5 recipes for your dandelion weeds.

Right, this is it.

If you live in Sydney this is the time of the year that the fields bloom with dandelion flowers.
Yes of course , the pesky weed flowers all year round, but now and for the next couple of weeks at least, is when it gets blooming everywhere, and it is the perfect time to harvest large amounts of this incredibly beneficial treat!

I have a special connection with the plant as it is indeed the first plant that I learned to identify as a young boy growing up on a farm. At the time it was still common practice (in regional northern Italy) to harvest the seasonal blessing that are dandelions. SO off we went, harvesting bag and small knife in hand, to collect the young shoots of dandelion as the winter receded and let through the first warm days of spring.

Such great memories that I carry dear in my heart, so much that still now I teach this appreciation of dandelions.
Yes it is a pesky weed and it pops up in all sorts of unexpected places, but it is also one of the most nutritious plants in the world, celebrated in both eastern and western herbalism and loved by countless cultures.

The best part of it is that it grows outside your door step, within a couple of meters of your home. It is everywhere, and is one of the most prolific adaptors. Chances are, you might have to become good neighbours.

Do you love it yet?

See below a few recipes to get you going.

Lets start with a recipe I developed with Marnee Fox for our Forage to Feast events:

Roast Pumpkin & sauté Dandelion salad with honey and balsamic dressing


1/4 Cup Pumpkin Seeds, Toasted in olive oil and garlic salt.
200g of Dandelion leaves washed
1.75kg butternut pumpkin, deseeded and cut into 2cm- thick pieces

¼ cup honey
2 tablespoons balsamic vinegar
1 tablespoon olive oil



1.Preheat oven to 250°C. Line 2 baking trays with baking paper. Place pumpkin in a single layer on trays. Toss in olive oil to coat. Season with salt and pepper. Roast pumpkin, turning once, for 20 minutes or until golden and tender. Set aside to cool to room temperature.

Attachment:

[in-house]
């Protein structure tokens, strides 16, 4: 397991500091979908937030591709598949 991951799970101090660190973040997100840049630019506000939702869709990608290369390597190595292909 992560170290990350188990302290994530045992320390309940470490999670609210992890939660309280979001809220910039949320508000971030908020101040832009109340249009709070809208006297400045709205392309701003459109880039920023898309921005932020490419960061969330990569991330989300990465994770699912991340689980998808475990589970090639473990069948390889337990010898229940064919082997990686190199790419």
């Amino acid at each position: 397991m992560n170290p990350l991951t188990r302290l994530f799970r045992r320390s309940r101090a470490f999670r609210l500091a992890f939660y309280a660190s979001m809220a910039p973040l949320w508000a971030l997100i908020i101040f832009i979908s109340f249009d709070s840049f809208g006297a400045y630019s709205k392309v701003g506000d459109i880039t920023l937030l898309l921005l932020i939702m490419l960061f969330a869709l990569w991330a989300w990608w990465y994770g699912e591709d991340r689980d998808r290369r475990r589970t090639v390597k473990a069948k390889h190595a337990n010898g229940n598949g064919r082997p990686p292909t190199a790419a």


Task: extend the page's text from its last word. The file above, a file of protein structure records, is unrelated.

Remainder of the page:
2.Toss pumpkin seeds in oil and garlic salt and toast in moderate oven until lightly browned (approx 5 minutes)
3. Chop or tear Dandelion greens into bite-sized pieces; leaves may also be used whole, and sauté with oil in a hot pan until cooked through. Set aside.
4.Make honey and balsamic dressing: Combine honey, vinegar and oil in a screw top jar. Secure lid and shake to combine. Remove lid. Shake until well combined. If honey is not so runny, warm in saucepan before adding to jar.
5.Place Dandelion and pumpkin in a large bowl or platter. Sprinkle with roasted pumpkin seeds. Drizzle with dressing. Season with salt and pepper. Serve up with a smile.
It takes

Next we present some basics, like how to make dandelion root coffee. It is super easy, have a look at the visual recipe here or click on the image<<

As with anything growing in the wild before you harvest it you want to make sure you are confident in it’s identification so familiarising yourself with it’s features is very important. Watch out for doppelgängers in the plant world. There are a few in your garden so what you want to look for is ‘lion teeth’ leaves and the presence of a single flower per stalk.

The two main look-alike plants are flatweed (AKA false dandelion) who has hairy leaves, they lack the sharp looking teeth of the Dandelion and have several flowers per stalk.
The second ‘non-dandelion’ is sowthistle, who has jagged edges similar to dandelion but distinctively several flowers per stalk.

Both look-alike species are edible but please make sure you know your dandies before you harvest in any amount.

But what about the flowers?

Let me entice you with Dandelion flower fritters, Appalachian style!

or Dandelion flower jelly? See here

or Dandelion infused oil? For your skin wellbeing>

So much you can do!